They say today is the start of winter in Australia. Although I should have focused on my assignments, I am driven to write this entry. I guess I have delayed this post for too long, and now, it’s time to write otherwise my thoughts will disappear quickly like the short autumn that has just passed by.
The reason I have been thinking about death lately is because of the autumn in Melbourne. Because the autumn here is so glamorous, I cannot help wondering: ‘how can the time of leaves falling onto the ground be beautiful? How can seeing something in the process of dying touch my heart and give me peace? How can a departure be so beautiful?’
Death should be scary. It should make me tremble and weep; it should leave me with a sense of nostalgia and regret; it should vex me when its name is heard.
Yet, it is not what I feel towards the death this time. Rather, I feel a sense of sweetness and pleasantness when thinking of death. Or more precisely, the angel of death – Arzail (Islam). I find him glamorous and beautiful – like this autumn that I have been blessed to experience.
Death is beautiful because I know when I meet death, it means that I have finished my exam and completed my duty in this world. I know that it’s time to take a break, to leave everything behind temporarily and get them back in a much better form in a much better place.
Death is beautiful because I know it is not annihilation or nothingness. Rather, it is the door that will lead me to the hereafter, where I will be judged, where I will see the truth of everything that I did, where justice will be manifested. It is freaky to imagine yourself being interrogated and judged for every action that you take, but at the same time, the Judgement day gives me a sense of sweetness when I feel certain that nothing will be left unjust and without consequences.
Death is beautiful also because it is the door that guides me to everlasting happiness (God’s willing). Only passing through the gate of death, can I meet my God, reunite with people I treasure and things I love, and stop the pain that is caused by separation and loss.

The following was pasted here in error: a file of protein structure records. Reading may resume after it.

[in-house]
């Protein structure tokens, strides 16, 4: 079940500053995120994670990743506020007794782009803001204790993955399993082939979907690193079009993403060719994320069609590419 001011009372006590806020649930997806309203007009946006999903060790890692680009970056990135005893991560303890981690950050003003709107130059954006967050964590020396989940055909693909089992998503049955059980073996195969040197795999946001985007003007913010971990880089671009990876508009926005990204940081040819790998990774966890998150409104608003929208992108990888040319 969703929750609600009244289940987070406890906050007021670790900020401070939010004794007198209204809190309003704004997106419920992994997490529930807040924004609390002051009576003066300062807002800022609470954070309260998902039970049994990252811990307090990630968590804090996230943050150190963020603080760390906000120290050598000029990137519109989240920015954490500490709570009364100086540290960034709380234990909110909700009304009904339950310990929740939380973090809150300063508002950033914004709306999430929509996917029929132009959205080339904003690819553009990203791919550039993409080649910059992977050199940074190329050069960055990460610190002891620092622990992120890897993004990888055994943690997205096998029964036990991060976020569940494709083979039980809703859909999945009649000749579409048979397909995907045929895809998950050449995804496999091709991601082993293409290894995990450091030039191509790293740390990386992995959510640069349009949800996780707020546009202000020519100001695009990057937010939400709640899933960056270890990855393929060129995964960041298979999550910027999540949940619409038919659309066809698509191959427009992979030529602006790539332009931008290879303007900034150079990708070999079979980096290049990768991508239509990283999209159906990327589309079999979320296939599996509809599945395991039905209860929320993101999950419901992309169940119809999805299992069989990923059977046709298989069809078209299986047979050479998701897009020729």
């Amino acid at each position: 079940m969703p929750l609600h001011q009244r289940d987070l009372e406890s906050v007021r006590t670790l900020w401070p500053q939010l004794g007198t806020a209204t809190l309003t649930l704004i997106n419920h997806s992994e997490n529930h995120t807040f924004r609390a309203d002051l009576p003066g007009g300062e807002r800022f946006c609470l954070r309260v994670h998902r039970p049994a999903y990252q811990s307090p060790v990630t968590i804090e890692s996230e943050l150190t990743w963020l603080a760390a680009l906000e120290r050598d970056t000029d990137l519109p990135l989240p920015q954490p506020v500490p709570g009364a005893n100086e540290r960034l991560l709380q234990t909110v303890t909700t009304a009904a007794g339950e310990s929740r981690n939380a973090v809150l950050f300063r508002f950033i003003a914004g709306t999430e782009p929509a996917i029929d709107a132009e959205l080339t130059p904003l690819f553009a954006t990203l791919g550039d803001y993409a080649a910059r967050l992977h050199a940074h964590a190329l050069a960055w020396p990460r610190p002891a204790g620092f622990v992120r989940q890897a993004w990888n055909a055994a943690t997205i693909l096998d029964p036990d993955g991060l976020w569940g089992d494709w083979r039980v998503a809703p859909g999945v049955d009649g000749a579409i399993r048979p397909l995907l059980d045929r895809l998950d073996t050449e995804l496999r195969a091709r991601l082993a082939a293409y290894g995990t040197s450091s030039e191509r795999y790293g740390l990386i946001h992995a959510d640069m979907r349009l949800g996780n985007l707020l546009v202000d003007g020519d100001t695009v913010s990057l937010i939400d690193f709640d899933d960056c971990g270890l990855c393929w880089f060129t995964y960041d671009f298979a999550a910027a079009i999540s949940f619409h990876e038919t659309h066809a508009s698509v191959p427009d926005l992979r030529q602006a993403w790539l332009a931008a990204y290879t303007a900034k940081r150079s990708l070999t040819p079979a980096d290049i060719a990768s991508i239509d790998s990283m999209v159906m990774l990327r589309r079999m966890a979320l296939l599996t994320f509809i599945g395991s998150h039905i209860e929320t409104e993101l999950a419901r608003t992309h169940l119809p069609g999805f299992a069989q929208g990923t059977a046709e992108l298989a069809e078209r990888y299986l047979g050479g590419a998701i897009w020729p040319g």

Death is beautiful because for a believer, in death, there is an indication of resurrection, future, hope, progress, happiness and peace. Death is not an escape, an ending, an evil that opposes life. Rather, it is a gate, a temporary platform, a transition period that will guide us to a better life.
Death is also beautiful because as Ustad Nursi beautifully states, it ‘is a veil …to the dignity of dominicality so that the dignity and holiness of divine power and comprehensiveness will be preserved‘ (The Staff of Moses, 80). That is because ‘not everyone can see the aspects of wisdom, mercy and beauty in death, but only see its apparent face and start to object and complain‘. Thus, the function of death is to act as a cause, a veil, and a target of objections, so that ‘in the superficial view divine power does not appear to be in contact with base, trivial or cruel things’ (The Staff of Moses, 80). In that sense, death is created to save human beings, who are fragile, emotional and short-sighted, from insulting their Lord in moments of desperation and sadness – instead, they will focus and attack death. This not only demonstrates God’s mercy and understanding of human nature but also makes me adore angel Azrail even more. He is like a misunderstood character who, in the name of God, receives unjust attacks, who patiently waits for the day when everything will be made clear, when he will be free of all the bad myths and social stigma.
Death is beautiful because life is beautiful. Those who live their life to the fullest, who never give up, who are resilient and patient, are those whose death is most noble and heroic. That’s why autumn is glamorous. Those leaves on the trees – before falling on the ground – have lived a life to the best of their capacities, have praised God with all their tongues. They may be unnoticed by us, but their acts are recorded, and echo through eternity.
Finally, death (Azrail) is beautiful because I have faith in God. If I don’t believe in Him, all of the above things make no sense, just as creation appears so meaningless. But because I believe and trust Him, I understand that everything will be preserved and recorded, that because God exists, everything exists
And so I say: ‘All praise be to God’ (Ahamdulilah).
Joy in Death (my favorite poem)
If tolling bell I ask the cause,
‘A soul has gone to God,’
I’m answered in a lonesome tone;
Is heaven then so sad?
That bell should joyful ring to tell
A soul had gone to heaven,
Would seems to me the proper way
A good news should be given
Written by Emily Dickson in “The Selected Poems of Emily Dickinson”, pg 188.
All the photos in the picture are taken by me. For more photos, you can visit my Flickr